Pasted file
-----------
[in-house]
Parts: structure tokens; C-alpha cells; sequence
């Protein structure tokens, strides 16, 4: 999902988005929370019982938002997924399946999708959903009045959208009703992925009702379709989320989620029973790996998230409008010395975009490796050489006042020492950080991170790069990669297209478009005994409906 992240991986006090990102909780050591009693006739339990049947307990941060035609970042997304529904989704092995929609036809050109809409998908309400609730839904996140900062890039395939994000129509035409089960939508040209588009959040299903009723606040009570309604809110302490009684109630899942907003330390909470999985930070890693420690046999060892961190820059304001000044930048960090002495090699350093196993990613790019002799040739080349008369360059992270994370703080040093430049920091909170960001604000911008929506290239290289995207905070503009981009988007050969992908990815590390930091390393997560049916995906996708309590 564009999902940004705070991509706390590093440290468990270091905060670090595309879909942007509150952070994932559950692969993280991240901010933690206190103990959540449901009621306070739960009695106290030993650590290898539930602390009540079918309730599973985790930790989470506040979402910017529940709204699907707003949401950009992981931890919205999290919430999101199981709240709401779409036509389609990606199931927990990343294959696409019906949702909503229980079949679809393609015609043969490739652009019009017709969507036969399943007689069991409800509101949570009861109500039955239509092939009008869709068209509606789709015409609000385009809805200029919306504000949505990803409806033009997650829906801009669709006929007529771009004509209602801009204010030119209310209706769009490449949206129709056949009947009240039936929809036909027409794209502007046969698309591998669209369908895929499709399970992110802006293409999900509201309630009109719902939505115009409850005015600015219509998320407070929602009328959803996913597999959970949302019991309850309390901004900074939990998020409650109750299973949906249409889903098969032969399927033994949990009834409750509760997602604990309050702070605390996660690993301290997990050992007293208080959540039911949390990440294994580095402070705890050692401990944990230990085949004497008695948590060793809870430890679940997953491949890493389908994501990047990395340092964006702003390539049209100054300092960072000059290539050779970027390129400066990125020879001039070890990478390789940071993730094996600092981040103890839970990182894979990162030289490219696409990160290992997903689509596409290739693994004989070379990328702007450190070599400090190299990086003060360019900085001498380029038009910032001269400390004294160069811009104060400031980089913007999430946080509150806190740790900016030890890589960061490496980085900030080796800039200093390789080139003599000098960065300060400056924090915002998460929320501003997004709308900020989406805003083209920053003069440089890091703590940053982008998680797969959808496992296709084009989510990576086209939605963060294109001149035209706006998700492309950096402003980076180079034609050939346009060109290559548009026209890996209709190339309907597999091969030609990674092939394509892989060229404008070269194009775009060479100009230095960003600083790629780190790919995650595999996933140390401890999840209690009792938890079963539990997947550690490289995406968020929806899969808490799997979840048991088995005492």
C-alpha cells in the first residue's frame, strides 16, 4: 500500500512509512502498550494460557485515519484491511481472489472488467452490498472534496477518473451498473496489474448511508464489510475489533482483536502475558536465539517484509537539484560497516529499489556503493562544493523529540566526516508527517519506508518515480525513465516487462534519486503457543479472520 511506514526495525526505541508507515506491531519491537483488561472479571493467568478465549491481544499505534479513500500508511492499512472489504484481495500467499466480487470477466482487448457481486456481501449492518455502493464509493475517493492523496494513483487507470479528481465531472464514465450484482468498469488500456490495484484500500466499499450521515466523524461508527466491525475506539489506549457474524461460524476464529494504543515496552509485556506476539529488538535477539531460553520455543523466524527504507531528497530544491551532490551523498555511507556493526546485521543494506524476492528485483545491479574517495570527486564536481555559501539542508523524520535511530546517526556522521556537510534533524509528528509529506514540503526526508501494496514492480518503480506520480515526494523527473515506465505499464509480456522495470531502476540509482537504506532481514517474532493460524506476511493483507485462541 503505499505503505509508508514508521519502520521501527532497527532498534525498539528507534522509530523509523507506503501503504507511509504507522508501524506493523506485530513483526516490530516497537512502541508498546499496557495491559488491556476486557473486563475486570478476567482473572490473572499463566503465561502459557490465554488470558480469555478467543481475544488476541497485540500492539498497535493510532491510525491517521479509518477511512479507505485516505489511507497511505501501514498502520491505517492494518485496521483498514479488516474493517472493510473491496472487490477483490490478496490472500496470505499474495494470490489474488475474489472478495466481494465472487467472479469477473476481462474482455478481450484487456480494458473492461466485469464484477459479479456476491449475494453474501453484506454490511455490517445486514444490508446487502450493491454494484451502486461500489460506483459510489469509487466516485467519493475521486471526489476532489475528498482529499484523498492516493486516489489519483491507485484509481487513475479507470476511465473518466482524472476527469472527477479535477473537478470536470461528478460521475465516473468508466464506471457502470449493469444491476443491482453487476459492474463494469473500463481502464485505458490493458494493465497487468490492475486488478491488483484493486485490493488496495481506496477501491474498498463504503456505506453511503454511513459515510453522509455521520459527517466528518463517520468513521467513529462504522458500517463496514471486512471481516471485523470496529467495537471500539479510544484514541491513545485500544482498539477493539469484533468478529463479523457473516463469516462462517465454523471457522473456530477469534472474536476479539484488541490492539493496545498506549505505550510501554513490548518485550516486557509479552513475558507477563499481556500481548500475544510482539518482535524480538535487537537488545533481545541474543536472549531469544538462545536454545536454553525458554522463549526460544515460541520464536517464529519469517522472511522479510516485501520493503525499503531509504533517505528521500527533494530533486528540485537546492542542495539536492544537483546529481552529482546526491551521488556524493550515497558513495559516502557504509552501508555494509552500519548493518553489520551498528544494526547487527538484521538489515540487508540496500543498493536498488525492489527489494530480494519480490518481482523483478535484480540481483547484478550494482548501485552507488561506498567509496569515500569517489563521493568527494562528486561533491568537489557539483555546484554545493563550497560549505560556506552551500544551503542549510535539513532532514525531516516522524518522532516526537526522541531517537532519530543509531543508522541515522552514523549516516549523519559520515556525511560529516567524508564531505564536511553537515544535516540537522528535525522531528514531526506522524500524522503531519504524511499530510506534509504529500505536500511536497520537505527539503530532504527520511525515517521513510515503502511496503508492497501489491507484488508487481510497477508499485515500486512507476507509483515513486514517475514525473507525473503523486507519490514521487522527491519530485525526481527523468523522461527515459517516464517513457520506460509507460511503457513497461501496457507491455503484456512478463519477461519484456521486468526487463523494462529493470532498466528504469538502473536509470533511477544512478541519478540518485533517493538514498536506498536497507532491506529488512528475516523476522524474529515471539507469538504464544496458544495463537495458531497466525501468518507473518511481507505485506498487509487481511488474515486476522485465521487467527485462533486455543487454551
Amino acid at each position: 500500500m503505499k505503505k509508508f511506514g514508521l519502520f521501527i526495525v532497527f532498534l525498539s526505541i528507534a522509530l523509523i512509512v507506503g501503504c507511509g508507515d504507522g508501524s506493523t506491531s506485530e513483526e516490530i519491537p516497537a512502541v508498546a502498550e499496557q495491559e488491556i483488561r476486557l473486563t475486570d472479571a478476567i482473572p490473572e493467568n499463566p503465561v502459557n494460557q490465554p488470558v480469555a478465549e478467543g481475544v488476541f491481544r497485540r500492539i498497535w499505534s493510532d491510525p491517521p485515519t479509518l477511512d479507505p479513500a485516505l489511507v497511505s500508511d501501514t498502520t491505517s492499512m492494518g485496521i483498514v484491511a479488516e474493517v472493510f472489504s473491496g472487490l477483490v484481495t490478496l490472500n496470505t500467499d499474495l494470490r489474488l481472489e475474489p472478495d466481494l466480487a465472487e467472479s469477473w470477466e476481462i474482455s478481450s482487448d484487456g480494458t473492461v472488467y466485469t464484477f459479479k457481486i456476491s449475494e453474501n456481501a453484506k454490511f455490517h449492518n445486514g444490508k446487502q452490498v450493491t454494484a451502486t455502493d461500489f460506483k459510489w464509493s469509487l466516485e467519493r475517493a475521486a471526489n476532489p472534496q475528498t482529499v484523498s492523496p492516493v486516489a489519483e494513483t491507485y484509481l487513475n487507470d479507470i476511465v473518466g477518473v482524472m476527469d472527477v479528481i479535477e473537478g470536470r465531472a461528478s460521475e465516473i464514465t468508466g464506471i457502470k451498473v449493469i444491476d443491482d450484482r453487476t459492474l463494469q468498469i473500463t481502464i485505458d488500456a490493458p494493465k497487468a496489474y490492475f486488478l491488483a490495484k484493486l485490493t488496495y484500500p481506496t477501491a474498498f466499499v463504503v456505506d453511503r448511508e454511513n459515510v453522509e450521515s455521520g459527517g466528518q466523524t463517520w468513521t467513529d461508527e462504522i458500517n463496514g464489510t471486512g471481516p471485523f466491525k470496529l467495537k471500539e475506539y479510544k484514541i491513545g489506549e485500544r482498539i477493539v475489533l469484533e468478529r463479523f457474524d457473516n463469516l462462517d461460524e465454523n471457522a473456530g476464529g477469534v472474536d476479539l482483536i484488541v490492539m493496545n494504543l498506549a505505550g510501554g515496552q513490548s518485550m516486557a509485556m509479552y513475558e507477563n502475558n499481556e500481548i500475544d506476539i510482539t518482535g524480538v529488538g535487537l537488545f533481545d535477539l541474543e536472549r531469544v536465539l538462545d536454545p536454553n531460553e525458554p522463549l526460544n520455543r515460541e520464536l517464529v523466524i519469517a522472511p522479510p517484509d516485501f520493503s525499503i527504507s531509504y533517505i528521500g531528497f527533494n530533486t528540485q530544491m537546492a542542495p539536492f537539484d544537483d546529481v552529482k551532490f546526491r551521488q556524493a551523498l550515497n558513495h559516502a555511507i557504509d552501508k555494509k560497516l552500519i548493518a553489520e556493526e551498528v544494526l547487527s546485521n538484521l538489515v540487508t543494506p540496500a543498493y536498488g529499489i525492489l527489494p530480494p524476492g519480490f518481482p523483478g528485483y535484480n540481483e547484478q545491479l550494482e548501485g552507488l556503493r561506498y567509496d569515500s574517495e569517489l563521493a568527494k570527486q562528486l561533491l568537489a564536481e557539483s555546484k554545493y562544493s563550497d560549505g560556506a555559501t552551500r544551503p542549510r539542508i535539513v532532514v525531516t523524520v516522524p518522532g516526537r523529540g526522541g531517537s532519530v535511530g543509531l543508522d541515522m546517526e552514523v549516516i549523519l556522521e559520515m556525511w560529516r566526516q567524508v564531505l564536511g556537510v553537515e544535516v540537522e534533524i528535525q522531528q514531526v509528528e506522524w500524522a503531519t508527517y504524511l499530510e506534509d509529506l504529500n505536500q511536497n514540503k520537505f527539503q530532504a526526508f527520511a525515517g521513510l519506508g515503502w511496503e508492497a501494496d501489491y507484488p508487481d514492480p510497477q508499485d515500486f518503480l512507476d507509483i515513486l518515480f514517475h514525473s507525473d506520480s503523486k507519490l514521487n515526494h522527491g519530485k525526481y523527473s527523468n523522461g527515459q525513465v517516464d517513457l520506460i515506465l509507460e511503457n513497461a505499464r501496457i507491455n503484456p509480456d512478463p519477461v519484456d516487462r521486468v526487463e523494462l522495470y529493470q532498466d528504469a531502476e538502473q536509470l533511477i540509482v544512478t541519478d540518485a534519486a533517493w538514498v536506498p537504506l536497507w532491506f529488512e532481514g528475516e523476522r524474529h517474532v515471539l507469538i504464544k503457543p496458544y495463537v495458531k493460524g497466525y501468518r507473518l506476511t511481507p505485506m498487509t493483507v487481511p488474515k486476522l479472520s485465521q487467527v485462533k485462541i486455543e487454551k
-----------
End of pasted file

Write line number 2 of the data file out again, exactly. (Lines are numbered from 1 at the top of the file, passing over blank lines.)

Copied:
Parts: structure tokens; C-alpha cells; sequence